IIRC, the congregation was a little larger than that in the MW report, but the children seemed better behaved (or managed) in those far-off days....

My impression was of a welcoming and happy congregation, busy being the parish church of what is indeed quite a pleasant area. Incidentally, the Vicar at the time of my visit (I knew him from his previous parish) was Dutch.

As regards kidz in church generally, my local parish has a note in the front of its service booklets saying that children are welcome, whether they want to go to Sunday School or not, and that noise is no problem. Frankly, a little disruption here and there is no big deal, IMHO, and I'm just glad to see that the churches concerned have a good number of young families attending.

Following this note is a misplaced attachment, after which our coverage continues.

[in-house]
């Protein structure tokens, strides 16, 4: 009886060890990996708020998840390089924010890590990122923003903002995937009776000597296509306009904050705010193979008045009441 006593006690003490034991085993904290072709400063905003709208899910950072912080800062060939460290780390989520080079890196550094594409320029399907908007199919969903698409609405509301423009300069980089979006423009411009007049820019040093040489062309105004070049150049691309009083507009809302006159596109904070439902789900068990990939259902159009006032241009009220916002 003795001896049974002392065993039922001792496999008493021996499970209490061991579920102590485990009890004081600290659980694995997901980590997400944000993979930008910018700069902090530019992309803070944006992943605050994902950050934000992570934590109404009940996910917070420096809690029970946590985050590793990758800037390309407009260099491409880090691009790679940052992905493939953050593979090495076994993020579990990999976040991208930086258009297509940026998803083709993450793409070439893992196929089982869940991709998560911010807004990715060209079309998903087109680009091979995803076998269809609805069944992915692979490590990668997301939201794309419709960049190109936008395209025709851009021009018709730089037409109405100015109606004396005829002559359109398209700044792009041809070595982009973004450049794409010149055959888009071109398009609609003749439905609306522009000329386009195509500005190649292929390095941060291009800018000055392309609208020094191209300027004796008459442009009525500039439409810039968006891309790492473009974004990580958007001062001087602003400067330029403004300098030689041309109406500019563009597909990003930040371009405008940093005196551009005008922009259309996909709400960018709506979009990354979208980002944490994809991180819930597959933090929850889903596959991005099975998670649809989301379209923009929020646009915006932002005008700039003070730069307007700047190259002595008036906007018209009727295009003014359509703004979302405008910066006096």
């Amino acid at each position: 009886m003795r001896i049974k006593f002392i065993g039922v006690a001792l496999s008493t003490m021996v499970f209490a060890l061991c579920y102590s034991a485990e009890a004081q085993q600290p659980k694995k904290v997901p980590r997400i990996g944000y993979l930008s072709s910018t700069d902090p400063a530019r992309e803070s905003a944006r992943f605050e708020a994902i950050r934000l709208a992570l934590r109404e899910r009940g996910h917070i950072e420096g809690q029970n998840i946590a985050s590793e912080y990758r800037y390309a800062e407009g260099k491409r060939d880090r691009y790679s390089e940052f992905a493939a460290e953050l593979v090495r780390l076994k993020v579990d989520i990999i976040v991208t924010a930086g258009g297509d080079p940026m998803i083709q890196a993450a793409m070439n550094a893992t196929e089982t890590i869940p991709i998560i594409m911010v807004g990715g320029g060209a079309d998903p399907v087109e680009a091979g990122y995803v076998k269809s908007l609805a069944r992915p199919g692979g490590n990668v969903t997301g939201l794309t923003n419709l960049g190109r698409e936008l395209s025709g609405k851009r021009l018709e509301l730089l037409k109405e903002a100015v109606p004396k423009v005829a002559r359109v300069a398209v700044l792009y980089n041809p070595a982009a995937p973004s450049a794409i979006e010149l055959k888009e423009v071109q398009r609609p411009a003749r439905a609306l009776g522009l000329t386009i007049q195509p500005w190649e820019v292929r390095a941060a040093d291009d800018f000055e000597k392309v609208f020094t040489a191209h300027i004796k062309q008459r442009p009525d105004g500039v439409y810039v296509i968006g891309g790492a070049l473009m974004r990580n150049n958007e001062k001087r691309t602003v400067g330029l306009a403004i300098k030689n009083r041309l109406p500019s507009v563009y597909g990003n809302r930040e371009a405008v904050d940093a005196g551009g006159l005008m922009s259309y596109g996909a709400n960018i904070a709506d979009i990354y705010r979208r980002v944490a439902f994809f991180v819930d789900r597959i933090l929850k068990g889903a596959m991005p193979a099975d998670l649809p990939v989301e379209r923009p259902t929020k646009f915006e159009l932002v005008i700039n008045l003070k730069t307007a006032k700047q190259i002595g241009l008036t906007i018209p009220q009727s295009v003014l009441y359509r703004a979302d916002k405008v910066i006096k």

Posted by Bishops Finger (# 5430) on :
Sipech - it looks from the Community Church website as though they meet on some Sunday evenings at St. Peter's. Presumably a joint service, but not quite the same thing as 'sharing the building', I agree.

Posted by Baptist Trainfan (# 15128) on :
Originally posted by dj_ordinaire:
Is the intention to discuss the MW report itself, or to have a more general discussion of parental and childcare issues during services?

Well, I just thought I'd start a hare running and see where it goes ... [Devil]
Posted by Albertus (# 13356) on :
Thread reminds me of a story I once heard an Irish RC priest tell about when the Bishop came to his church. There was a baby crying continually and just as the Bishop began his sermon, the mother got up to take her child out. 'No need for that, dear lady', said the Bishop from the pulpit, 'he's not bothering me'. 'Maybe not', replied the mother- 'but you're bothering him!'
Posted by Jack the Lass (# 3415) on :